February 19, 2020

Guardian Elder Care Holdings, Inc. has agreed to pay $15.5 million to settle claims of defrauding Medicare and Medicaid.  In a qui tam suit filed in 2015, whistleblowers Philippa Krauss and Julie White alleged that from 2011 to 2017, the Pennsylvania-based nursing home chain pressured its therapists to provide medically unnecessary rehabilitation to patients suffering from dementia or dying in hospice care in order to boost its profits.  During the subsequent government investigation, Guardian Elder Care self-disclosed that it had also billed federal healthcare programs for services performed by two excluded individuals.  As part of the settlement, Guardian Elder Care has entered into a chain-wide Corporate Integrity Agreement with the Department of Health and Human Services, and Krauss and White will split a $2.8 million relator's share.  USAO EDPA; USAO WDPA

November 13, 2019

The Louisiana Department of Health, which manages Louisiana’s Medicaid program, will pay $13.42 million to the federal government to resolve allegations that the state submitted false claims for federal share reimbursement of state Medicaid expenditures for long-term nursing care and hospice care.  The federal government alleged that in anticipation of a reduction in federal payments for such services, the state agency directed its healthcare contractor, Molina Medical Solutions, to pre-bill for nursing home and hospice services in order to receive funds at the existing higher rates.   DOJ

September 25, 2019

Mobile diagnostic service provider Trident USA Health Services LLC has agreed to pay $8.5 million to settle two whistleblower cases alleging violations of the False Claims Act.  Trident’s CIO, Ravi Srivastava, and a regional sales manager, Peter Goldman, had each filed their own qui tam suits alleging Trident had been engaged in a kickback scheme with skilled nursing facilities between 2006 and 2019.  For their efforts, Srivastava will receive $2 million and Goldman will receive $106,250 of the government’s recovery.  USAO EDPA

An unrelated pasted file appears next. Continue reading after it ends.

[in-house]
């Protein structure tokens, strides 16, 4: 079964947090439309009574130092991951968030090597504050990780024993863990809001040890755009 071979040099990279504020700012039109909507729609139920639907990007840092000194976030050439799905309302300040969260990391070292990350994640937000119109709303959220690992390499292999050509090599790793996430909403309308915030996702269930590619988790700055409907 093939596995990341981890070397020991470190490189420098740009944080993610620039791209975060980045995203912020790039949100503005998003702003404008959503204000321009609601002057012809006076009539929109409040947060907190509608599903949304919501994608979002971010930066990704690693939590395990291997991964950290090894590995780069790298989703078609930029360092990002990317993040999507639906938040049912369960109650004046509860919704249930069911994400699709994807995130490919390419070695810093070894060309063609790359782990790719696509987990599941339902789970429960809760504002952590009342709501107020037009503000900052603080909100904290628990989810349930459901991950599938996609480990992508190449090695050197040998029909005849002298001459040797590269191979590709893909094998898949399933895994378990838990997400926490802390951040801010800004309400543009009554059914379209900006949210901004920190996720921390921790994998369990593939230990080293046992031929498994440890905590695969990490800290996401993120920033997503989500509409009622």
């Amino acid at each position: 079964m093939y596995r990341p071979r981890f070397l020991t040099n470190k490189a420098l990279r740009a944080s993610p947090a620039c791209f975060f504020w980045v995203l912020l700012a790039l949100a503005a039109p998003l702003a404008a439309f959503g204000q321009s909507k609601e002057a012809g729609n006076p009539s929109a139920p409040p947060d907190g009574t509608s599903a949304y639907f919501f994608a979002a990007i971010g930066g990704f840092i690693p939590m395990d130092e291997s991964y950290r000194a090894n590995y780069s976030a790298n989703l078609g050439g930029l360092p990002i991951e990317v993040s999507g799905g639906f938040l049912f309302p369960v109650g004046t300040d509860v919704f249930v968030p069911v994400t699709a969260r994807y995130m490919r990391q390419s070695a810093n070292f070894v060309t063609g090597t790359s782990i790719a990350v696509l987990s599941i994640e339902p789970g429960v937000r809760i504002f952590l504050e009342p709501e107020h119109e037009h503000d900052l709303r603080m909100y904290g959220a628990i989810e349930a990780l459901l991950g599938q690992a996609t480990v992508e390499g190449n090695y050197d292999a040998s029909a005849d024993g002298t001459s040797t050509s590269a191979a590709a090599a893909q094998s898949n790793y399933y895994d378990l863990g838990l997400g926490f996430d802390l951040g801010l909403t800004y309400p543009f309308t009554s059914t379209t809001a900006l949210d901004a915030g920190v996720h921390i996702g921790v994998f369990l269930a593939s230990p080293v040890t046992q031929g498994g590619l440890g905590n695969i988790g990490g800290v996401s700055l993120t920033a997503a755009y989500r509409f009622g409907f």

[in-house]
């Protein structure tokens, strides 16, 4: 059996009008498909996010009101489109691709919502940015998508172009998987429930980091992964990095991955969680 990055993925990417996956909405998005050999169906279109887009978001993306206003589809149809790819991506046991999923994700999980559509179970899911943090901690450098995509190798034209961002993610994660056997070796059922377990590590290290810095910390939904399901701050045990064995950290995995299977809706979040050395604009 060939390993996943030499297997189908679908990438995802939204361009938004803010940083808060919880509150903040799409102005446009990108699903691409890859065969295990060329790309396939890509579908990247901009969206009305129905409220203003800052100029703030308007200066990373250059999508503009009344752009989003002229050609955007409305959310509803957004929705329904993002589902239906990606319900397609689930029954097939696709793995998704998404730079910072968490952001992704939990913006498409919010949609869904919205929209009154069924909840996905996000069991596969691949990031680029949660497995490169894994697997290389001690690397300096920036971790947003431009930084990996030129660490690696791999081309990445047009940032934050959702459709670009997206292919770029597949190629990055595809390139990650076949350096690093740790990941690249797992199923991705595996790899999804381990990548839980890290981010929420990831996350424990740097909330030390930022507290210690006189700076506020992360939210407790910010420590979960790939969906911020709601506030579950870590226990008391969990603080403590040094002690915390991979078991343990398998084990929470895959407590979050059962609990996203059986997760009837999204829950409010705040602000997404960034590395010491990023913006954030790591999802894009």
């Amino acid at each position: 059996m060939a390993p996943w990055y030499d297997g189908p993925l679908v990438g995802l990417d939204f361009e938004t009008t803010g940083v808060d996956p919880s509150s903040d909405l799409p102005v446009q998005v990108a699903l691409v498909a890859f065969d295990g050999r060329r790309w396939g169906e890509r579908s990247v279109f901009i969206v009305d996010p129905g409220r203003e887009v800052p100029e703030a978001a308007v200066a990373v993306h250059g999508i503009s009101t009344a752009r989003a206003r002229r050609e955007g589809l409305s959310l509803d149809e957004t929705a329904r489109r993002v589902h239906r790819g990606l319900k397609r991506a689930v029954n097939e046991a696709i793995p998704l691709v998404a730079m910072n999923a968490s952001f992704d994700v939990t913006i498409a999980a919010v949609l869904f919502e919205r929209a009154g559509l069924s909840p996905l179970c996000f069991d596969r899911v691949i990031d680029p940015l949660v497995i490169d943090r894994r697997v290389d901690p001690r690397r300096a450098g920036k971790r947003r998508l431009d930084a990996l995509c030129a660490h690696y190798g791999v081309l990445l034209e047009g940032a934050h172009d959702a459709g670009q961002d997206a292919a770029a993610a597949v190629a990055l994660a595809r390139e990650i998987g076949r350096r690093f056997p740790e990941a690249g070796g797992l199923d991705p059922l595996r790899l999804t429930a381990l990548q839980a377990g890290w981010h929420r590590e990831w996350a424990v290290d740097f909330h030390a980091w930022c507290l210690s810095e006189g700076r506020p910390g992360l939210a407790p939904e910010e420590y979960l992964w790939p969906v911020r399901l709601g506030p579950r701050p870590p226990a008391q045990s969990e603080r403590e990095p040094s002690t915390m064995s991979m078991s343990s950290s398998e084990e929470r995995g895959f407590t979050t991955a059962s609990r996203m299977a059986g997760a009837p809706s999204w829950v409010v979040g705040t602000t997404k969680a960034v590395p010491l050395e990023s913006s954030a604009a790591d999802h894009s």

Catch of the Week – South Florida Health Care Facility Owner Sentenced to 20 Years in $1.3 Billion Fraud - The Largest Health Care Fraud Scheme Ever Charged by the DOJ

Posted  09/13/19
Philip Esformes, 50, of Miami Beach, Florida, was sentenced to 20 years in prison for his role in a decades-long billion-dollar scheme to submit fraudulent claims to Medicare and Medicaid both for services deemed medically unnecessary and services that were medically necessary but that he did not provide.  Esformes personally pocketed $37 million from this scheme to fund his lavish lifestyle, while leaving elderly...

September 12, 2019

Following his conviction earlier this year, Philip Esformes was sentenced to 20 years in prison for his role in orchestrating a Medicare and Medicaid fraud scheme through his network of assisted living and skilled nursing facilities.  Esformes bribed physicians to admit patients, then provided them with inadequate, inappropriate, or unnecessary services.  To ensure his facilities maintained state licenses, he bribed Florida state regulators.  DOJ; USAO SD FL